What criteria are used to formulate import controls?
Import controls are generally formulated following a process called Pest Risk Analysis, which looks at the pest, its host, country of origin and potential for causing significant damage if introduced. If it meets the criteria it is listed as a 'quarantine' pest, and import controls are formulated accordingly. Our Forest Research agency has prepared a Pest Risk Analysis for oak processionary moth, and a decision on whether to list it as a quarantine pest will be taken following consideration at EU level.
What measures are available to the UK authorities to stop further accidental introductions?

A pest may be declared a quarantine pest, that is to say a pest with potential economic importance to an area and which is either absent or is locally present and being officially controlled. With this status in place, the GB authorities can then impose restrictions on imports of host material, for example by insisting they be inspected pre-export and certified free of the pest before being shipped. We can also insist they come from places overseas that have been declared free of the pest. We may insist that certain measures be taken with imported materials; we may ban imports of plants from certain high-risk parts of the world, and we can impose restrictions on movements of plants within Great Britain.

These sanctions will, however, require consideration at EU level, and we have made the necessary formal request and a decision is awaited.

What measures are in place to stop accidental spread from the outbreak area?
The controls on the sale of oak trees grown in the outbreak area are the same as those that apply to imports. Trees must not be more than 2 metres high, and must have been inspected and found free from all life stages of the moth.
Why 2 metres?
We now know that the moth will not colonise or lay eggs on trees under this size. Also, visual inspection is much more practicable than on larger, semi-mature trees such as those used in landscaping work.
Is the Forestry Commission recommending against planting oak as a precaution?
No, there is no reason why oaks should not continue to be planted, and stocks should be readily available from nurseries and garden centres around the country. However, we do suggest that anyone planning large-scale plantings in the London area, especially where there is good public access, should be aware of the possibility that the moth could spread and might pose a risk to human health.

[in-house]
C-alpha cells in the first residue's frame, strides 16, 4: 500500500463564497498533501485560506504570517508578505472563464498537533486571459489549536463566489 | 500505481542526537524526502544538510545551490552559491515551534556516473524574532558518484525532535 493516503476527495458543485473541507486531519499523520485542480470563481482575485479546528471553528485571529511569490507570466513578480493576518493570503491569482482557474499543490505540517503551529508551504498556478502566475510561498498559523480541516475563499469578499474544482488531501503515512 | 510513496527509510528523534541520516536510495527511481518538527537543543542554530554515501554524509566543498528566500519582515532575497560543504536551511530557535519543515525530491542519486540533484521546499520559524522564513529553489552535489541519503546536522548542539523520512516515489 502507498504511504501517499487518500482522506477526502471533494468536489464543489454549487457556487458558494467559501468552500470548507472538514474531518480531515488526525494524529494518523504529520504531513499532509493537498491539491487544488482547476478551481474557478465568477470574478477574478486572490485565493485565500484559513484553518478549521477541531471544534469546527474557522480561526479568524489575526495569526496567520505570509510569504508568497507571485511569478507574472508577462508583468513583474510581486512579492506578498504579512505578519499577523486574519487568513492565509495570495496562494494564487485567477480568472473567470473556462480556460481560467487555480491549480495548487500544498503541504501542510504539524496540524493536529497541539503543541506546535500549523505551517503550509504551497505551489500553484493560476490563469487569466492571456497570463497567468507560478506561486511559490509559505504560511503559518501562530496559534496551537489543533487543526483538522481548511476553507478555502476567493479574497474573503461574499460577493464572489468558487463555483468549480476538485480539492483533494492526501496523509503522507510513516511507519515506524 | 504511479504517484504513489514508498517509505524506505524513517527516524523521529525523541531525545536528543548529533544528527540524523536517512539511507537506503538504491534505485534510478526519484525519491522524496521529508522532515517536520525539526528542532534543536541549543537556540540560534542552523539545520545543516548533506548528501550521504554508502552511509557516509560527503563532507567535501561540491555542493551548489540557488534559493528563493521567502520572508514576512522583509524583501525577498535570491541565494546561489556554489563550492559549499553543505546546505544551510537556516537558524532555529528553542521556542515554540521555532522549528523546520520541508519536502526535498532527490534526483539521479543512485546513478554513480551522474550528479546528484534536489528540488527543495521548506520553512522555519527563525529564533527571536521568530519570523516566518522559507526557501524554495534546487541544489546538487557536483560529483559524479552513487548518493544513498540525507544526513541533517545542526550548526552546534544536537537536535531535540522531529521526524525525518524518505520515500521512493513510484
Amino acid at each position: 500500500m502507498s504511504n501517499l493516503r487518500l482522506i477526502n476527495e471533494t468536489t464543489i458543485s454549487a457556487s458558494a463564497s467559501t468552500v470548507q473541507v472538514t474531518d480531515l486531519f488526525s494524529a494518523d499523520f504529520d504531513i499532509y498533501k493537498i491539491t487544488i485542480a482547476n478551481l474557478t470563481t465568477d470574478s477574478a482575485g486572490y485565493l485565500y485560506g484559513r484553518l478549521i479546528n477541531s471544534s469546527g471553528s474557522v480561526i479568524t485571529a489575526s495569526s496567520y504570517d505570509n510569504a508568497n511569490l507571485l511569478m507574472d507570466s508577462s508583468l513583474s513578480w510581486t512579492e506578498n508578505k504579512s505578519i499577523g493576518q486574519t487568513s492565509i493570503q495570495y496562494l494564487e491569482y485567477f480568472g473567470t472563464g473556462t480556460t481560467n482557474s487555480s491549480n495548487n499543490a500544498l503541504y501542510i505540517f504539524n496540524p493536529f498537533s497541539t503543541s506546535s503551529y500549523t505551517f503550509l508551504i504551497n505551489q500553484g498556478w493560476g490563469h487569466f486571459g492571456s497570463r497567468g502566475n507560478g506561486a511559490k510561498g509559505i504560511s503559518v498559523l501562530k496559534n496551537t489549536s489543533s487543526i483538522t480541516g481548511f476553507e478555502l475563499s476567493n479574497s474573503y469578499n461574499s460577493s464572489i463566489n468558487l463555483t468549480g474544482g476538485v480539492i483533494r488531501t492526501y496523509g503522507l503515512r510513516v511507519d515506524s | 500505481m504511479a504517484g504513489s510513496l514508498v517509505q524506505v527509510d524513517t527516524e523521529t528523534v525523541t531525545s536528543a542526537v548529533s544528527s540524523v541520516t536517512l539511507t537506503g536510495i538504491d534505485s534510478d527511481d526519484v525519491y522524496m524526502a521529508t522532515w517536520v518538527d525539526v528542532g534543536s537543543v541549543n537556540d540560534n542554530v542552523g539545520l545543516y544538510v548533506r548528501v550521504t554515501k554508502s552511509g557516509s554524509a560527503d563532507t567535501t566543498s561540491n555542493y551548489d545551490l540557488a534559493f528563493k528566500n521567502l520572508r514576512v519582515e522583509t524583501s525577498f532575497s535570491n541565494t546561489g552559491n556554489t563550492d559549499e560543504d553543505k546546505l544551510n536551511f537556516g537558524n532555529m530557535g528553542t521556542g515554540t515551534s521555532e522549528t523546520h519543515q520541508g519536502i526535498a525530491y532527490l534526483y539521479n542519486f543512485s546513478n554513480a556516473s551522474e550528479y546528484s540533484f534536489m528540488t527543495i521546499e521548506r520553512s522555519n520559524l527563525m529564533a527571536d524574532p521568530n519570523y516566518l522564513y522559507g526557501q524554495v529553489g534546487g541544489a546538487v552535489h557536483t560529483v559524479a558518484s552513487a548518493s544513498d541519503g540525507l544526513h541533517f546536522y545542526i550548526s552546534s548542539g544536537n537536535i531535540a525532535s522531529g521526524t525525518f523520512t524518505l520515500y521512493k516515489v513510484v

What action was taken when the pest was first found?

The pest was first found in the summer of 2006, and immediate action was taken to survey the area and destroy the nests that were found. The next opportunity to take action was during Spring 2007, when we commissioned surveys to find out whether the species had successfully over-wintered in the area. The finding of newly hatched larvae confirmed the capacity of the moth to over-winter here, and we immediately commissioned treatment of the larvae, followed by a nest destruction programme in the pupal stage that summer.

Following our Pest Contingency Plan, we also convened an Outbreak Management Team in June 2007. Our eradication programme is still in place, and the pest has been successfully contained within broadly the same area. We know that eradication will take some time to achieve, but our surveys have shown that the population remains at relatively low levels, and the number of nests found and destroyed in 2008 (506) was fewer than in 2007 (708).

Similar active measures are again in place for 2009, and we will assess the situation once sampling for adult male moths in pheromone traps is completed in August.

Further information

Enquiries about import controls and other regulations can be made to the Forestry Commission's Plant Health Service on 0131 314 6414 or by email to plant.health@forestry.gsi.gov.uk


Forestry Commission
17 June 2009